Let those numbers sink in, especially considering how widespread this problem is. That fact undercuts the "default" conservative claim that this is a gang problem, and not a systemic racism issue. Every step of the way, from elementary school through whatever grade of high school they can climb up to, and then with their first brush with the court system, black males are dealt with as if they were a public health threat, while their white counterparts are given "second chances" over and over (and over) again. If you haven't witnessed this inequality, you haven't been looking. I can't say it better than this:

Tuesday Twitter roundup

I was wondering about this just last night:

Trump voters have been pretty resilient over his ham-handed leadership since he took office. By "resilient" I mean "blind," of course. Which proves to me they knew ahead of time he would be a disaster, but voted for him anyway because they hoped he would punish the people they don't like. And when your hatred runs that deep, even if you get punished some yourself, it might still seem worth it.

Tariffs on Canadian lumber exacerbate affordable housing crisis

Unnecessary costs like this add up quickly:

The Outer Banks Homebuilders Association is urging its members to contact members of Congress to urge repeal of the Trump Administration’s tariffs on Canadian soft lumber imports. Rising lumber prices have already increased the average price of a single-family home by $6,388 since January of last year, according to the OBHBA and the National Association of Homebuilders. Some of the increases are due to tariffs of more than 20 percent on Canadian softwood lumber shipments into the U.S.

The NAHB points out that U.S. domestic production of softwood lumber is insufficient to meet the demand for construction of houses. According to the NAHB, in 2016, the U.S. consumed 47.1 billion board feet of softwood lumber but domestic producers were only able to supply 32.8 billion, creating a shortfall of over 14 billion.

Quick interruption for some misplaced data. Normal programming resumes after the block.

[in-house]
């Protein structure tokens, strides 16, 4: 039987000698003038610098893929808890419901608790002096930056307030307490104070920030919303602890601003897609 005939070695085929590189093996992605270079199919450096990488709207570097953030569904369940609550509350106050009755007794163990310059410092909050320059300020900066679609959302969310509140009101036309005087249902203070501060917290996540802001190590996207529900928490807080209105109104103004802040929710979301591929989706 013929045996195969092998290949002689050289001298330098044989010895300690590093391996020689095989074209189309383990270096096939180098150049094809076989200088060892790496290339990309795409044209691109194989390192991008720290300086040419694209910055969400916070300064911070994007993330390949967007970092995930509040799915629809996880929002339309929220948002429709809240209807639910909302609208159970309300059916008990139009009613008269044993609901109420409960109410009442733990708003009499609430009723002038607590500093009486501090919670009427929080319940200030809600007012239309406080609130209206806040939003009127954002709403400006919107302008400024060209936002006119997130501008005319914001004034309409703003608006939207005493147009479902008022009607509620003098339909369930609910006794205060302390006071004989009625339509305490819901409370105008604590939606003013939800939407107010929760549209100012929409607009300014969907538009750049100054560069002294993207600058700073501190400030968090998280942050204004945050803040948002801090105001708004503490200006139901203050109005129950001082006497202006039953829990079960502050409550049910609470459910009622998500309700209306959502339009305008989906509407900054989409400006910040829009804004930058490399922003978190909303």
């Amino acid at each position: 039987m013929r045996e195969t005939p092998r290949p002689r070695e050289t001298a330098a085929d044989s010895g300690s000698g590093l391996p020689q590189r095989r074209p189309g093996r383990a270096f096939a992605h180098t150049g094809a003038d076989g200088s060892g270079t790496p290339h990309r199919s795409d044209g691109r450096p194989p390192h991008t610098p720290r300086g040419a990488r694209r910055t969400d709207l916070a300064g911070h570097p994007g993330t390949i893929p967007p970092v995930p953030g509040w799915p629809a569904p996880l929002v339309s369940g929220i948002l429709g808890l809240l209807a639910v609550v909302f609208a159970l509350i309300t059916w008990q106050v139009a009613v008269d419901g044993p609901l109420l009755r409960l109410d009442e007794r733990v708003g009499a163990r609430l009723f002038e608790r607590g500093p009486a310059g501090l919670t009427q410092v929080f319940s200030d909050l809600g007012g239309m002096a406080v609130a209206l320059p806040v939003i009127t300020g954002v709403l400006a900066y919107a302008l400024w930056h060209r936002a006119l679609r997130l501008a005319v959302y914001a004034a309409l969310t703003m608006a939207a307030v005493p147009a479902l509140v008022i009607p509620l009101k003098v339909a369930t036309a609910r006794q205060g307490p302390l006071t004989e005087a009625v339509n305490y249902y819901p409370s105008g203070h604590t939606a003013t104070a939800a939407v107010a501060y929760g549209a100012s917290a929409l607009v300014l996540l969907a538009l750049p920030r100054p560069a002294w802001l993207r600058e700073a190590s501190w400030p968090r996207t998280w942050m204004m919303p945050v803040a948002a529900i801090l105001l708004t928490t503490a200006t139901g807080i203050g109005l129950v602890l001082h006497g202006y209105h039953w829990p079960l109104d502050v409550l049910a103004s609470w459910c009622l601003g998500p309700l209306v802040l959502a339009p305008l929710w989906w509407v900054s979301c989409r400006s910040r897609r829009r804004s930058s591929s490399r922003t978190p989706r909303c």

As with many (even moderately) complex issues, Trump is simply not intelligent enough to grasp the ramifications of his actions. If these tariffs are not removed, there will be a push, probably successfully, to relax U.S. regulations on domestic timber culling. Here in the Southeast, we're already seeing the scourge of the wood pellet industry. Is Europe placing tariffs on that? Oh no, they want us to clear-cut our forests so they won't have to touch theirs. Slapping a tariff on Canadian lumber makes absolutely no sense, no matter which way you look at it.

Misleading and disingenuous: Smithfield's lawyers push the boundaries in hog nuisance lawsuit

And NC State (knowingly or not) is complicit in the deception:

Anderson, representing Smithfield, had attempted to liken Kinlaw’s waste management system — flushing the barns with wastewater and emptying the manure and urine into open lagoons to be sprayed hundreds of feet in the air onto fields — to that at a research farm operated by NC State University off Lake Wheeler Road in Raleigh. Just three miles from the courthouse, Anderson argued, and yet people in downtown smelled nothing.

However, Rogers had visited that research farm as well, and conducted studies there. The only similarity is that both facilities are farms. The NC State faciliy has 1,000 hogs; Kinlaw has nearly 15,000. The NCSU farm uses clean water to flush the barns, sharply reducing the odors. The university farm, unlike Kinlaw, also removes solid particles that go into the lagoon, also reducing the odor, and has a different treatment system. “It’s not a fair comparison,” Rogers said.